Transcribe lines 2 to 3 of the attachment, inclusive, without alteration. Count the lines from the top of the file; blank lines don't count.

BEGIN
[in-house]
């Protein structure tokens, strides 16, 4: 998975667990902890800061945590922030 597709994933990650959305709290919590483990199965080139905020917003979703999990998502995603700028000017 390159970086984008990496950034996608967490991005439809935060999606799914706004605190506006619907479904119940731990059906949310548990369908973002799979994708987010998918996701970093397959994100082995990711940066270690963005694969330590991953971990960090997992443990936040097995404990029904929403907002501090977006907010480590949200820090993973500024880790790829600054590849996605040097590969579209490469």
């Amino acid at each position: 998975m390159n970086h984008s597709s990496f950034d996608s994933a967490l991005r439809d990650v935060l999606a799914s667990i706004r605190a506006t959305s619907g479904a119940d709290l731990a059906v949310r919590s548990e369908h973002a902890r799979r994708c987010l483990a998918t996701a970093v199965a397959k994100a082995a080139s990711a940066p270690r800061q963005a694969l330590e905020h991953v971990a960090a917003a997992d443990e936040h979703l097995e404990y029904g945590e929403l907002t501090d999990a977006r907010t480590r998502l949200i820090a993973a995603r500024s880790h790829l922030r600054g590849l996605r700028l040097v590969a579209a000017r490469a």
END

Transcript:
């Protein structure tokens, strides 16, 4: 998975667990902890800061945590922030 597709994933990650959305709290919590483990199965080139905020917003979703999990998502995603700028000017 390159970086984008990496950034996608967490991005439809935060999606799914706004605190506006619907479904119940731990059906949310548990369908973002799979994708987010998918996701970093397959994100082995990711940066270690963005694969330590991953971990960090997992443990936040097995404990029904929403907002501090977006907010480590949200820090993973500024880790790829600054590849996605040097590969579209490469």
């Amino acid at each position: 998975m390159n970086h984008s597709s990496f950034d996608s994933a967490l991005r439809d990650v935060l999606a799914s667990i706004r605190a506006t959305s619907g479904a119940d709290l731990a059906v949310r919590s548990e369908h973002a902890r799979r994708c987010l483990a998918t996701a970093v199965a397959k994100a082995a080139s990711a940066p270690r800061q963005a694969l330590e905020h991953v971990a960090a917003a997992d443990e936040h979703l097995e404990y029904g945590e929403l907002t501090d999990a977006r907010t480590r998502l949200i820090a993973a995603r500024s880790h790829l922030r600054g590849l996605r700028l040097v590969a579209a000017r490469a």